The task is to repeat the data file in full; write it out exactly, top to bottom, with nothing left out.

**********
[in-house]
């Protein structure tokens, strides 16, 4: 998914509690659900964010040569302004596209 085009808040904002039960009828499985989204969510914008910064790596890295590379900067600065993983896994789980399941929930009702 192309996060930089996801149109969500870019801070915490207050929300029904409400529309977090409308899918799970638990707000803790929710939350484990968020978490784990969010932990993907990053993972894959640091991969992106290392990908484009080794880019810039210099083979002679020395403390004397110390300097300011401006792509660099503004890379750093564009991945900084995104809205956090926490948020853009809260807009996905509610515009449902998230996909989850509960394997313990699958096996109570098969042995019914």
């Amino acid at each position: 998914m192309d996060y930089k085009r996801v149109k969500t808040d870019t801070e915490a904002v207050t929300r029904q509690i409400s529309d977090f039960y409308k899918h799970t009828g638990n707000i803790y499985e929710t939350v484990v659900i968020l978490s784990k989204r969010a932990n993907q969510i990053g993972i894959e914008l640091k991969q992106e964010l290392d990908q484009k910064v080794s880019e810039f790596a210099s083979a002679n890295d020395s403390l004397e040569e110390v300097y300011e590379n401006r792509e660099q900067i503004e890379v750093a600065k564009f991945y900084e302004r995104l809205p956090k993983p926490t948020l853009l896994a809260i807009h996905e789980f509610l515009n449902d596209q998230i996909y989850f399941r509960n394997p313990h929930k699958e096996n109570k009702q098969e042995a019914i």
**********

[in-house]
């Protein structure tokens, strides 16, 4: 998914509690659900964010040569302004596209 085009808040904002039960009828499985989204969510914008910064790596890295590379900067600065993983896994789980399941929930009702 192309996060930089996801149109969500870019801070915490207050929300029904409400529309977090409308899918799970638990707000803790929710939350484990968020978490784990969010932990993907990053993972894959640091991969992106290392990908484009080794880019810039210099083979002679020395403390004397110390300097300011401006792509660099503004890379750093564009991945900084995104809205956090926490948020853009809260807009996905509610515009449902998230996909989850509960394997313990699958096996109570098969042995019914």
């Amino acid at each position: 998914m192309d996060y930089k085009r996801v149109k969500t808040d870019t801070e915490a904002v207050t929300r029904q509690i409400s529309d977090f039960y409308k899918h799970t009828g638990n707000i803790y499985e929710t939350v484990v659900i968020l978490s784990k989204r969010a932990n993907q969510i990053g993972i894959e914008l640091k991969q992106e964010l290392d990908q484009k910064v080794s880019e810039f790596a210099s083979a002679n890295d020395s403390l004397e040569e110390v300097y300011e590379n401006r792509e660099q900067i503004e890379v750093a600065k564009f991945y900084e302004r995104l809205p956090k993983p926490t948020l853009l896994a809260i807009h996905e789980f509610l515009n449902d596209q998230i996909y989850f399941r509960n394997p313990h929930k699958e096996n109570k009702q098969e042995a019914i």